Chainsaw safety isn’t a joke, wear protection

Close call with chainsaw averted by safety gear!

Melinda Larsen holds up an example of safety chaps.
(Courtesy photo for the Illinois Valley News)

‘Tis the season to make firewood, do some brushing and cut Christmas trees. That means the chainsaws come out. But in just a split second a chainsaw accident can change lives forever.
That’s what almost happened to one Cave Junction family. However their potential tragedy was averted because Liz Paulsen, co-owner of Dave’s Outdoor Power Equipment, pretty much insisted that they buy chainsaw safety chaps.
“Really, it’s just smart – and so much cheaper – to invest in safety gear rather than pay for a trip to the ER,” Paulsen said, “because it’s not ‘if’ it happens, but ‘when’.”
Paulsen added that one of the most common chainsaw injuries is when “the saw kicks back and hits the femoral artery in the legs. You can bleed out in seconds and there’s no coming back from that.”
According to Melinda Larsen that’s what nearly happened to her daughter Erica, who’d been learning how to use a chainsaw on their hobby farm just outside of Cave Junction.
“It happened so fast, we were all standing there, stunned, we couldn’t even speak,” Larsen said. “We were so amazed at what happened. Erica bent to cut a limb and the saw kicked back. It really could have hit her femoral artery. My daughter only weighs 100 pounds – it wouldn’t take much to cut her leg off. And she has a two-month old baby, that would have been devastating.”
Larsen said Erica’s father, Tamar “Smart” Lichtenstein, initially considered returning the chaps, wondering if they were really necessary, but that because “Paulsen was so insistent” he did some research to see if they were really necessary and decided to keep the chaps, “insisting that Erica wear them.”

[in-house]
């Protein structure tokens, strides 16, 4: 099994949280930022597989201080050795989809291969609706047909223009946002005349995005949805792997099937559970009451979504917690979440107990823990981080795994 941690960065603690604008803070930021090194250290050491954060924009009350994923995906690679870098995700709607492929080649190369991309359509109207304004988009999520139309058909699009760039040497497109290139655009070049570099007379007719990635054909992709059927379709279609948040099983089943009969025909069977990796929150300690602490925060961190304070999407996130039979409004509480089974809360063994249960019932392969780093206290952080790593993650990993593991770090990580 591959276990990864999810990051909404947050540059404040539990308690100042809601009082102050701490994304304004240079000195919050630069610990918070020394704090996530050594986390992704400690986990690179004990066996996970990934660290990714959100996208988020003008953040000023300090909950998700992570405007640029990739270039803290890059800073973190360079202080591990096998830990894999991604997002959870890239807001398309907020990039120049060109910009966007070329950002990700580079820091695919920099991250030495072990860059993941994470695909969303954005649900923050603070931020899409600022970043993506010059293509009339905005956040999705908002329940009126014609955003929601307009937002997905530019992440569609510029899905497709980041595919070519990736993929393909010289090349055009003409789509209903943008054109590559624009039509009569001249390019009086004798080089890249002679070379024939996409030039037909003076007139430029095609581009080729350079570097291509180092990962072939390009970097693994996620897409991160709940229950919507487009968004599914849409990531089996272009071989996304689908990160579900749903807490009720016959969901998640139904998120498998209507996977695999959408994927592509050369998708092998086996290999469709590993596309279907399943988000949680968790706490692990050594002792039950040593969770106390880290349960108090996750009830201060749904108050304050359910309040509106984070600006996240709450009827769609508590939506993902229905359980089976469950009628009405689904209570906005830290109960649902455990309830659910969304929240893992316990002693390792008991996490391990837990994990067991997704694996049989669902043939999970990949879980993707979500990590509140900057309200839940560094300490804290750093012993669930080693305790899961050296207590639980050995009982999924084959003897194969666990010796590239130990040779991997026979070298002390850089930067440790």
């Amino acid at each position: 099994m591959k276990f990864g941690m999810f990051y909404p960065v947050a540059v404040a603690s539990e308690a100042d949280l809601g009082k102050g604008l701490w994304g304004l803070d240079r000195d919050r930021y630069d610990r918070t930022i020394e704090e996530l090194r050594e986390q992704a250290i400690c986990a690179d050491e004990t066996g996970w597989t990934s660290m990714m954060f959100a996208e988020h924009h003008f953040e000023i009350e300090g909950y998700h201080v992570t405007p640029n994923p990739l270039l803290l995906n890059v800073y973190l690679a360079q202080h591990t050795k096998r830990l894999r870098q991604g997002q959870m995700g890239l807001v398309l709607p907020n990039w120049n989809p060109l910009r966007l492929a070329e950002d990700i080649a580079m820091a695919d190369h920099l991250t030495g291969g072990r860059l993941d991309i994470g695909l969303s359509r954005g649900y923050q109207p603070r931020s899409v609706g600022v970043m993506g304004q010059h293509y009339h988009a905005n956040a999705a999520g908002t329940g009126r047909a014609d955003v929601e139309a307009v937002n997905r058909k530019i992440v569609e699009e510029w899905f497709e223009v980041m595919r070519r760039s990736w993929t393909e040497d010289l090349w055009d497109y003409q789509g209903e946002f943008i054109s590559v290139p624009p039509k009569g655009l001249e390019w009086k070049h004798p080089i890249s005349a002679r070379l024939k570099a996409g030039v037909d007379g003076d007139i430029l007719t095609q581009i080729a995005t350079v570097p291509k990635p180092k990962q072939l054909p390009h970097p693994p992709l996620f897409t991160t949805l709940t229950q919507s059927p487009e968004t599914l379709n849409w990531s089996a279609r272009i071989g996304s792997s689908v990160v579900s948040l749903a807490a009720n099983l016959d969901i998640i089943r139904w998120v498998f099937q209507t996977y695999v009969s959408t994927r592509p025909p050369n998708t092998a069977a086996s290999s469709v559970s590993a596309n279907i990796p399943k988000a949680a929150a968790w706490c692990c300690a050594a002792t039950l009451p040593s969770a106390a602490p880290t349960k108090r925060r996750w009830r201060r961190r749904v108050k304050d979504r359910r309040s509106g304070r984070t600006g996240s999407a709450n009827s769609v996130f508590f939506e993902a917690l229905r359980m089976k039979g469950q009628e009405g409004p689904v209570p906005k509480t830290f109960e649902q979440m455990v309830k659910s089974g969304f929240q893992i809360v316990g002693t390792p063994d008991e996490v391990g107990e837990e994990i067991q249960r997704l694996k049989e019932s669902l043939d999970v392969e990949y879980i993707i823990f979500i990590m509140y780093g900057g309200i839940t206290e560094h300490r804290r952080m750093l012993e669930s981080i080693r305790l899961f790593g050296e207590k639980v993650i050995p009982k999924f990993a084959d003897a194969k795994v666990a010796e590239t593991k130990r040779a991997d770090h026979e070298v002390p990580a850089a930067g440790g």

Larsen also said a family friend who is “experienced with chainsaws” helped teach her daughter some techniques. “We thought we had our bases covered.”
After the incident Larsen went to the shop to show Paulsen the shredded chaps and thank her.
“I’m just glad they didn’t get hurt,” Paulsen said, adding that, “I’ve been doing this a long time and I can tell when people aren’t really from the country and don’t realize what they need.”
Paulsen also said that it’s not about sales for her. “It’s all about every person going home with everything they really need to be safe and get the job done right.”
She also hears about longtime chainsaw users getting a wake-up call about safety gear.
“These accidents can happen anytime, whether you’re paying attention or you’re complacent,” Paulsen said. “Your level of experience really doesn’t matter. Another customer went his whole life without wearing chaps – but he was getting older and felt like he’d been pressing his luck, so he bought a pair. A few weeks later he came in, holding up his shredded chaps. He said he’d never run a chainsaw again without wearing chaps.”

Paulsen recalled another “sad story about a man who was cutting into a slash pile with his 13-year-old son when the saw kicked back and decapitated him. That poor boy had to walk out of the woods alone and deal with that for the rest of his life. Never cut into something you can’t see.”
She also cautions against having a “false sense of security just because a chainsaw is small, because they have a higher propensity for kicking back than larger ones.
“My own teenaged son didn’t want to wear his chaps when he’d help his dad make firewood. I’d yell at him and he’d be like, ‘Aw mom.’ You know how kids are if you don’t stay after them. “
Then Paulsen sent him to do a small job for an elderly customer and he grazed his leg with his chainsaw. “He came home and said, ‘I’m so glad I listened to you!’”
For Larsen’s family, the close call is also a lesson about listening to people who know more than you do about something.
“We took Liz’s advice and that changed the trajectory of what our lives would have been this holiday season if we hadn’t bought those chaps. Liz and her staff pay attention to the people coming in and you just don’t find that in the big city. It’s worth it to buy locally. She’s really selling a way of life and she does it right.”
“You’re saving lives,” Larsen told her.
Paulsen said the shop has the safety gear in stock. “People can come check it out. We only carry the high quality stuff – we avoid the knock off stuff because we don’t know if it’s any good.”

She also said that hearing and eye protection are important as well. “The companies that manufacture the saws make it really easy to buy a ‘helmet system’ that puts it all in one.”

She added that there’s a lot of “great videos” on the internet on falling techniques, safety and operation. Finally, Paulsen wants people to work in pairs – to never operate a chainsaw alone.